Inside-out Succession Planning - Part 1
What motivates a successful plan? Read More
Emotionally Speaking - Exploring the poignant points of passing the torch
Many family businesses go through a terrible time when the leadership succession process is in full swing. There is not only the technical matter of learning the job, but also the emotional matters of loss and the need for validation and passing the torch. Read More
10 Most Prevalent Obstacles To Family Business Succession Planning
Ten obstacles derived from my observations of client situations that became stumbling blocks and obstructed their ability to move from their current state to successfully navigate the succession planning process. Read More
Plan Now to Ensure a Successful Transition Later
Marvin Schwan established a successful multibillion dollar business and was an extraordinarily successful owner/entrepreneur, yet at the moment of his death, everything he worked for seems to have fallen apart. What went wrong? Read More
Through Family Philanthropy and Service Wealth Enriches Your Life
The family, business and community all benefit from acts of philanthropy and service. Family philanthropy and service allow you to express your values in meaningful and tangible ways. Read More
The Successful Family Business is Both a Successful Family and a Successful Business
The leader of a successful family business has to answer two questions that the leader of a publicly held company doesn't have answer Read More
Heritage is the DNA of Your Family Business
Heritage will never show up your family business's balance sheet, but it is one of your richest assets. Read More
Where Does Your Family Stand
Your family values live in your family business. This business legacy contains powerful emotional forces like belief, fear, control and acceptance. Under the stress of change, especially succession, those forces become even more evident-and perhaps conflicting. Read More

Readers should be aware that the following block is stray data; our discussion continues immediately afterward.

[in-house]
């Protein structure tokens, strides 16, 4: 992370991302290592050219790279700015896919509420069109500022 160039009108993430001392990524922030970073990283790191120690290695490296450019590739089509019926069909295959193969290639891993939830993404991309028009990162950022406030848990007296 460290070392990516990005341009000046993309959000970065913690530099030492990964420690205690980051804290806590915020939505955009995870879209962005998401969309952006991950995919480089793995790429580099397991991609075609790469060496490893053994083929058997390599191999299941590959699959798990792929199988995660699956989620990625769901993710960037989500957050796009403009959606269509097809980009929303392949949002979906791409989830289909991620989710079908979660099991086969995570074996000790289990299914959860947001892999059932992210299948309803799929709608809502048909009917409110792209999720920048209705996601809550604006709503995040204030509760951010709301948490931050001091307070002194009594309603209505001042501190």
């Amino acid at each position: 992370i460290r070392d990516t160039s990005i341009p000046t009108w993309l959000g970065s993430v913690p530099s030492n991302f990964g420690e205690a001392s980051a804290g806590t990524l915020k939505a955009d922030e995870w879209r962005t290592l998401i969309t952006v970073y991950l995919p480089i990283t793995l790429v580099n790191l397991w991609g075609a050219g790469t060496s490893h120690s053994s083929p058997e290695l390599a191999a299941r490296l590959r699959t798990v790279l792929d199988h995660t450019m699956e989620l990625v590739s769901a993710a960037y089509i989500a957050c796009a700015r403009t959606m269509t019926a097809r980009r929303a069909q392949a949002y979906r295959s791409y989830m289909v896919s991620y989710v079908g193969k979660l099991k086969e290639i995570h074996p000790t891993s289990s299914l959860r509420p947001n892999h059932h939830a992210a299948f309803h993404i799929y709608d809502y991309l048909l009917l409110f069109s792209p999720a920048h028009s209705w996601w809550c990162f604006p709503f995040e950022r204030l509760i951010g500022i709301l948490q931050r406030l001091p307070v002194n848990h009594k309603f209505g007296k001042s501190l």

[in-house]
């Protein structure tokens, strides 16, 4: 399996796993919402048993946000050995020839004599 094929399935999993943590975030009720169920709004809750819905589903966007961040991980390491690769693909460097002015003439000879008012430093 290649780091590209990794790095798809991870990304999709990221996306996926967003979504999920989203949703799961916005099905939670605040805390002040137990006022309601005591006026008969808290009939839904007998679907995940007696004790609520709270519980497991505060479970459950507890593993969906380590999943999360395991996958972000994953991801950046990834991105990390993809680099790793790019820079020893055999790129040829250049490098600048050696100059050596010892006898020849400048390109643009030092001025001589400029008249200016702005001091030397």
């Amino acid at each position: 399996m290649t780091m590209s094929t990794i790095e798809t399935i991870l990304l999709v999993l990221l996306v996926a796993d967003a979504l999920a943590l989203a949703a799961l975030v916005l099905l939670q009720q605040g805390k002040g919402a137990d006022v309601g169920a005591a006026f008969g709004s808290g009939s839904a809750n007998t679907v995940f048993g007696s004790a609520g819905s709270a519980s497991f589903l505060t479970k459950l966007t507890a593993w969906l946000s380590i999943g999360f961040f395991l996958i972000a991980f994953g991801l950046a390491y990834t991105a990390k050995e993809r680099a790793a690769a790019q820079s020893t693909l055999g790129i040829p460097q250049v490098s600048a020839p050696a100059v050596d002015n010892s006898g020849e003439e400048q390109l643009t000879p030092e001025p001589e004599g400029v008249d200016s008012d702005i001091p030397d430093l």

Family Wealth Management
An important part of wealth management is often overshadowed by the amalgamation of wills, taxes, trusts and investments that make up the financial side. The often-neglected side of wealth management is its emotional side. The emotional side of wealth management requires managing the impact wealth has on family relationships. Read More
Attuned to the Importance of Wealth Preservation
Wealth preservation is important for your family-owned business because it impacts both the family and the business. Protecting economic security benefits both the business and personal relationships. For family businesses, particularly those preparing for a transition in management, wealth preservation is a top priority. Read More
The Richness of Your Family Legacy Articulated and Preserved
Your legacy weaves together the spectrum of values, emotions, relationships, and personalities found in a family with the ambitions, struggles and successes of business. Have you ever looked at your unique tapestry? Read More
Fine Tuning Your Legacy
I would suggest that legacy is both financial and non-financial. I have come to look at legacy as your gift to the future to help others find their own success. Read More

Now Available:



Cornerstone of Hubler for Business Families:

The Soul of Family Business


SCHEDULE YOUR FREE ORIENTATION MEETING.

Take this risk-free first step in ensuring the continued success of your family business now. There is no charge for the orientation meeting other than out-of-pocket expenses for travel. 

TOM HUBLER WILL GIVE YOU A FREE ORIENTATION.

Does your family business need help with succession planning, conflict resolution, management or other issues? If so, we'll arrange a one-on-one orientation meeting with you and Tom Hubler to help you explore the possibilities of working with us. If you choose, your family and business associates can also attend. Here, in a relaxed environment, you can talk about:

- Key family business issues
- Plans necessary for the success of your family-owned business
- Possibilities and expectations
- Terms of the relationship
©All Rights Reserved | Hubler for Business Families - America's preeminent family business consultants
Ownership Planning | Management and Leadership | Business Planning | Family Planning
Contact | Site Map